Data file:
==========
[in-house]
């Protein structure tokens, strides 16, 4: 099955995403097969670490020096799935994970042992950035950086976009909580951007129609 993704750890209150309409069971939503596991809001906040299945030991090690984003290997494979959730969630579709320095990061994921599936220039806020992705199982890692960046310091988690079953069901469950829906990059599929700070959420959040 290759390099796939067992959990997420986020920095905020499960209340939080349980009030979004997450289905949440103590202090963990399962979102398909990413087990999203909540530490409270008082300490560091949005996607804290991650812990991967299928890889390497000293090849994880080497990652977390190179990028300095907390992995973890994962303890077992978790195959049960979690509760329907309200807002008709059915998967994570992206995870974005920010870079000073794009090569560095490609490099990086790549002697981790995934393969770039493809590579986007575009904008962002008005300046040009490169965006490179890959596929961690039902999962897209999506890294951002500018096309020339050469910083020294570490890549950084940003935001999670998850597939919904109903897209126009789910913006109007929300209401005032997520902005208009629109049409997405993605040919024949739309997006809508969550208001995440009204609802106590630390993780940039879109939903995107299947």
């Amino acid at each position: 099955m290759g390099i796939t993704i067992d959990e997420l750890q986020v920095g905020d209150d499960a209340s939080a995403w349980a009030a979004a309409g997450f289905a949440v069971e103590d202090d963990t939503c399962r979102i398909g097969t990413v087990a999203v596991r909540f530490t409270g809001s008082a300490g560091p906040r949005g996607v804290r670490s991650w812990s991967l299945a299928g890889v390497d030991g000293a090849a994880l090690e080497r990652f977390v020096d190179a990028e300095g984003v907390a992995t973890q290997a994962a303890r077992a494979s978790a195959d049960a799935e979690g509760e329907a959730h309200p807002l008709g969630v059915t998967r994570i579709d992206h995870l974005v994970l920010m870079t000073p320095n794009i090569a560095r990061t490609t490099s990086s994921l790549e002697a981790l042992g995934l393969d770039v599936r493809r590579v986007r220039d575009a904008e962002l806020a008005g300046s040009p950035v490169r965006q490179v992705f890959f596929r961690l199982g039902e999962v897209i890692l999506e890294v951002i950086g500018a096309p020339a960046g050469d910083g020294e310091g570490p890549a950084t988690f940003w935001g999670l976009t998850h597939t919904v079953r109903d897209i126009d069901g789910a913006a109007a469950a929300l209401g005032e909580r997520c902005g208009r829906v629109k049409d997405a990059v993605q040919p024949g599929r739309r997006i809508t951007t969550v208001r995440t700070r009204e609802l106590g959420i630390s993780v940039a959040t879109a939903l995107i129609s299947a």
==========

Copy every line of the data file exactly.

[in-house]
């Protein structure tokens, strides 16, 4: 099955995403097969670490020096799935994970042992950035950086976009909580951007129609 993704750890209150309409069971939503596991809001906040299945030991090690984003290997494979959730969630579709320095990061994921599936220039806020992705199982890692960046310091988690079953069901469950829906990059599929700070959420959040 290759390099796939067992959990997420986020920095905020499960209340939080349980009030979004997450289905949440103590202090963990399962979102398909990413087990999203909540530490409270008082300490560091949005996607804290991650812990991967299928890889390497000293090849994880080497990652977390190179990028300095907390992995973890994962303890077992978790195959049960979690509760329907309200807002008709059915998967994570992206995870974005920010870079000073794009090569560095490609490099990086790549002697981790995934393969770039493809590579986007575009904008962002008005300046040009490169965006490179890959596929961690039902999962897209999506890294951002500018096309020339050469910083020294570490890549950084940003935001999670998850597939919904109903897209126009789910913006109007929300209401005032997520902005208009629109049409997405993605040919024949739309997006809508969550208001995440009204609802106590630390993780940039879109939903995107299947």
């Amino acid at each position: 099955m290759g390099i796939t993704i067992d959990e997420l750890q986020v920095g905020d209150d499960a209340s939080a995403w349980a009030a979004a309409g997450f289905a949440v069971e103590d202090d963990t939503c399962r979102i398909g097969t990413v087990a999203v596991r909540f530490t409270g809001s008082a300490g560091p906040r949005g996607v804290r670490s991650w812990s991967l299945a299928g890889v390497d030991g000293a090849a994880l090690e080497r990652f977390v020096d190179a990028e300095g984003v907390a992995t973890q290997a994962a303890r077992a494979s978790a195959d049960a799935e979690g509760e329907a959730h309200p807002l008709g969630v059915t998967r994570i579709d992206h995870l974005v994970l920010m870079t000073p320095n794009i090569a560095r990061t490609t490099s990086s994921l790549e002697a981790l042992g995934l393969d770039v599936r493809r590579v986007r220039d575009a904008e962002l806020a008005g300046s040009p950035v490169r965006q490179v992705f890959f596929r961690l199982g039902e999962v897209i890692l999506e890294v951002i950086g500018a096309p020339a960046g050469d910083g020294e310091g570490p890549a950084t988690f940003w935001g999670l976009t998850h597939t919904v079953r109903d897209i126009d069901g789910a913006a109007a469950a929300l209401g005032e909580r997520c902005g208009r829906v629109k049409d997405a990059v993605q040919p024949g599929r739309r997006i809508t951007t969550v208001r995440t700070r009204e609802l106590g959420i630390s993780v940039a959040t879109a939903l995107i129609s299947a």